gratuitous shot from the local nursery of canning jars I covet 

I don't even have my usual photos of sunflowers to show you because right after I planted the seeds and put all the bird netting up we got ten straight days of heavy, heavy rains and whatever managed to sprout got pelted out of the ground.  I unfortunately have only one rogue sunflower.  Last summer when I drove through Indiana and saw the corn burnt on the stalks out in the fields I cried.  I had never seen a drought that horrible in my lifetime.  This year, the corn tastes great and the tops are the perfect caramel color.  The corn will be harvested around here very soon and I can't wait.  I've already had some tastes out of both western and central Kentucky, and it's perfect and sweet.  But sadly, no sunflowers this year.  I can't tell you how much I love looking out to my garden in the morning with coffee and seeing my sunflowers all in a row, and how excited I feel when I spy orange and red colored tomatoes waiting to be picked.  So I'm trying to be grateful for what has been doing well in the garden and for what few tomatoes I am getting.  I'm grateful for that one rogue sunflower that managed to survive the rains.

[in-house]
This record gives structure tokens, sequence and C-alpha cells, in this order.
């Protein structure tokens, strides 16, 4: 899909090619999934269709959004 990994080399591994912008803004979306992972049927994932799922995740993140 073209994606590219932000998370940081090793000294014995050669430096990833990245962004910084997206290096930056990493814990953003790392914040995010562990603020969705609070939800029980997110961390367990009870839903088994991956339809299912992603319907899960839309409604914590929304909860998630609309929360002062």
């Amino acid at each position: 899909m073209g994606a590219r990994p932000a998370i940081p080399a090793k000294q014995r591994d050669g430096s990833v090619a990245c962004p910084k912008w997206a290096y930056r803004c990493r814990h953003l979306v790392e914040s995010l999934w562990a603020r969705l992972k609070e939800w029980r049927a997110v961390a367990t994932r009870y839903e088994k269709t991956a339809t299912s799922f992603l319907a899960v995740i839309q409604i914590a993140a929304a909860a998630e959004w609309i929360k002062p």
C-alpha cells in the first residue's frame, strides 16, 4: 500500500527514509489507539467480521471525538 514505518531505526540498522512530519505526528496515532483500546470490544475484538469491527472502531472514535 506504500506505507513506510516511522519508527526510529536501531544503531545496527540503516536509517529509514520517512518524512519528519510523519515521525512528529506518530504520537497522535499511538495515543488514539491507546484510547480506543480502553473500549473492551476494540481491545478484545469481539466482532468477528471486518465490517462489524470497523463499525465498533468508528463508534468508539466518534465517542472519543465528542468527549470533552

One of my roma plants with blight.
some heirloom zebra stripes that so far look healthy (fingers crossed)

The tomatoes have early blight, it's a common fungal disease where the leaves get yellow with spots, usually starting on the bottom and working up, and usually in conjunction with leaf spot.  The problem is that when the foliage gets wet and stays wet - especially late in the day - the plants are susceptible to fungal diseases.  And the rain just didn't stop for all of July.  Everyone I'm talking to is having similar problems. I thought to myself early in the season that we should put a thick layer of straw under the plants.  The straw, along with watering the plants at the base with coveted rain water, is what saved the tomatoes during the drought last year, but this year the house is gutted and we didn't do it.  We should have put straw down.  Straw and marigolds.  I know better.  I've heard the stories about drought and rain growing up.  The New York Times just ran a story about the rain affecting the produce and you can read that story here.

But I don't want to paint a completely grim picture of the state of things.  I mean, the cucumbers, squash, and peppers are doing well.  I do have some tomatoes on my plants and have been enjoying a delectable BLT here and there the past couple weeks.  It just makes me disheartened that I don't have a bushel to put up and another bushel to give away right now.  I still have a lot of blooms so maybe if the rain and sixty degree nights go away and the sun and heat return the tomato patch can rally.